*Japanese/ Korean grip – Execute the same hand position as that of the traditional Chinese table tennis grip, except that the three fingers at the back of the blade are straightened out, instead of curled. The fingers could be closed together, or wide apart.

*Reverse penhold backhand grip – Position your fingers the same way with that of the traditional Chinese grip. The difference lies in how you can use the back of the blade for backhand shots.

3. Seemiller Grip

They name this grip style after the renown American table tennis coach, Danny Seemiller. To have the grip like this, the paddle needs to hold similar to the grip of shakehand, but the thumb and index finger need to place on either side of the paddle. While the rest of the fingers need to place at the bottom part.

Pros and Cons About This Grip

The advantage of using Seemiller grip is it can give the player a powerful forehand topspin where good wrist movement on the forehand stroke is rather easy to carry out. This grip is also good to use for blocking on both sides.

While the disadvantage of holding a paddle like this is that it hampers The amount of wrist movement on the backhand side, which make the player not able to perform topspin very well.

Like in any other sports, perfecting the basic skills is crucial and will definitely affect your performance in the game. As with table tennis, mastering the grip techniques for ping pong paddles will help you do extremely well in your sport. So, learn all the skills above and puff up with pride as you play a game of table tennis.

4. Hammer Grip

The thumb and index finger curled around the handle instead of being flat across the bottom of the face like in the standard handshake grip. Players with this type of grip won’t be able to develop rapid-fire, over-the-table, block and drive skills on both wings.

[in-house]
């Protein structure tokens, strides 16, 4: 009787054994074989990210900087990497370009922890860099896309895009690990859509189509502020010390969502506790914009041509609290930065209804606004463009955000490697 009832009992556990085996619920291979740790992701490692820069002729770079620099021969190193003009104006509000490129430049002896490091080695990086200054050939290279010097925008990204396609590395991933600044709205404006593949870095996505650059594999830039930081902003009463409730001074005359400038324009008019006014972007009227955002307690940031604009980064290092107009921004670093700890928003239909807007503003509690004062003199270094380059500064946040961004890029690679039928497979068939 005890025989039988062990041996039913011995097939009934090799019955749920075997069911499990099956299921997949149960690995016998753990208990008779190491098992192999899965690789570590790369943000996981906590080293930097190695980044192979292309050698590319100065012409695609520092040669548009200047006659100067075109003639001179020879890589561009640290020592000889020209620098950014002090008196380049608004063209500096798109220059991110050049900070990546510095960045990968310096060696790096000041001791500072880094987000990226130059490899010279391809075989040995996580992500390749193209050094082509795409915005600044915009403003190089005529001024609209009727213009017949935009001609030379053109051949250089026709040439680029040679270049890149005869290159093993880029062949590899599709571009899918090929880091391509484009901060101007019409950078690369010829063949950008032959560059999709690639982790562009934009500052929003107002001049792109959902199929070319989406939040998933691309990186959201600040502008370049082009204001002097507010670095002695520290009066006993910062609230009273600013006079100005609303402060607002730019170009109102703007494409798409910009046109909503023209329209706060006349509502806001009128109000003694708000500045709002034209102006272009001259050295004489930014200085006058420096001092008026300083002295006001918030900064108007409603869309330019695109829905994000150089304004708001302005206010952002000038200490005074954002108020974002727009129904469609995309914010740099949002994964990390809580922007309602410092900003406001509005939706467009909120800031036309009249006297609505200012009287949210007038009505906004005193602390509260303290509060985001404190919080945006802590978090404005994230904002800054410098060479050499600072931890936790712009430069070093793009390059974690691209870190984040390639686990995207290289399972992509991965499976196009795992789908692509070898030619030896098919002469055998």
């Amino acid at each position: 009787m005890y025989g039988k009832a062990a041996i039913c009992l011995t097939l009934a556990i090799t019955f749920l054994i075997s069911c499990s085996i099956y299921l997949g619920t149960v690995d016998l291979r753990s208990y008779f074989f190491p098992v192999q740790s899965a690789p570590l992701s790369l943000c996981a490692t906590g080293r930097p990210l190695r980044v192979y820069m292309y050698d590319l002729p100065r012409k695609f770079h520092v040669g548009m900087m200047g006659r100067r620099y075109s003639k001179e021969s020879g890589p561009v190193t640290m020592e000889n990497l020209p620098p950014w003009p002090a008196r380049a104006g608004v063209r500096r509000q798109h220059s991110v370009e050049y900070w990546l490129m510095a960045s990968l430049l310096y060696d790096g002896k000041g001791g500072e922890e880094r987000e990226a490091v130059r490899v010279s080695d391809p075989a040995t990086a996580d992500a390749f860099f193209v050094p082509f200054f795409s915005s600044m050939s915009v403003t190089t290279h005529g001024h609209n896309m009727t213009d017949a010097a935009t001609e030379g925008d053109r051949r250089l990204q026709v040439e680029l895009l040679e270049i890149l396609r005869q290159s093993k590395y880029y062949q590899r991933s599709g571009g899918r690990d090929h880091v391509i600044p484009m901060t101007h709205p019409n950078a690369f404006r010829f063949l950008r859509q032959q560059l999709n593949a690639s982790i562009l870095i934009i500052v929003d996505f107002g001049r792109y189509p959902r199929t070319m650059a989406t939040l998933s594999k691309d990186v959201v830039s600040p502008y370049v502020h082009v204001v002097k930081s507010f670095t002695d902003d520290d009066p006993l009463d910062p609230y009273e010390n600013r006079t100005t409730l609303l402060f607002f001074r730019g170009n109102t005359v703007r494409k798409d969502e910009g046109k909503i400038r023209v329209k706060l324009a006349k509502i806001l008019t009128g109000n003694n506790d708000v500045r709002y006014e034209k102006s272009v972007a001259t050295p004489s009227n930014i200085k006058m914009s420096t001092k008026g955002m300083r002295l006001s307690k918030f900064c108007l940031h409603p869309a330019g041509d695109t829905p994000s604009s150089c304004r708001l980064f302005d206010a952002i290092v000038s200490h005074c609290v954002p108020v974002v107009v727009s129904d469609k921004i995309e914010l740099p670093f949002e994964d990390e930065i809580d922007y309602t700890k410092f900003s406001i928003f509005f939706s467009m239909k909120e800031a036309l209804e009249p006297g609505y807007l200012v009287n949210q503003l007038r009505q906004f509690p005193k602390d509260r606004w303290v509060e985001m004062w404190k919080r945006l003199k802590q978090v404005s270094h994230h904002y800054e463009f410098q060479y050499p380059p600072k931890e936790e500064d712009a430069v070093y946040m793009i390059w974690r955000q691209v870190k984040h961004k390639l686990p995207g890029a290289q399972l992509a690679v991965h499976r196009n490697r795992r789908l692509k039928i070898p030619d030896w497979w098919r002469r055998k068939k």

5.  Pistol Grip

Pistol Grip
Pistol Grip

The grip itself is a large part of the blade. You can look at the design of the blade. You can hold it like holding a pistol. There can be a section of wood exposed because of the blade shape itself. But it is not approved by ITTF so you can’t use such a grip to play table tennis in a formal tournament.

You can learn proper grip of ping pong paddle by following this video from PingSkills.

How to Hold A Table Tennis Bat

table tennis bat
table tennis bat

This quick video shows you how to hold a table tennis bat properly. When I first started playing table tennis, I found that my hand was getting a little tired after playing for an hour or so. I realized that it was because of my grip. I was using the Shakehand grip but my pointing finger wasn’t positioned properly.

It was facing up rather than down. This increased the pressure on my hand and it tired a lot quicker. Also, when you hold your bat, try to relax your hand.

Shakehand vs Penhold

This entirely depends on the actual individual and skills. As a newbie, the shakehand grip felt a lot more natural than the penhold grip. I found that I couldn’t use my backhand properly and it just didn’t feel natural. As I said, it all depends on the player and what you feel comfortable with. You really need to practice yourself and see what feels more natural to you and take it on from there.

Why fuss so much about the grip?

When start learning more advance stroke such as forward push or loops, your grip will play in an important part of getting the technique right. If your grip is wrong, you will be hitting the net more often than getting points. So go out there and sort out your grip.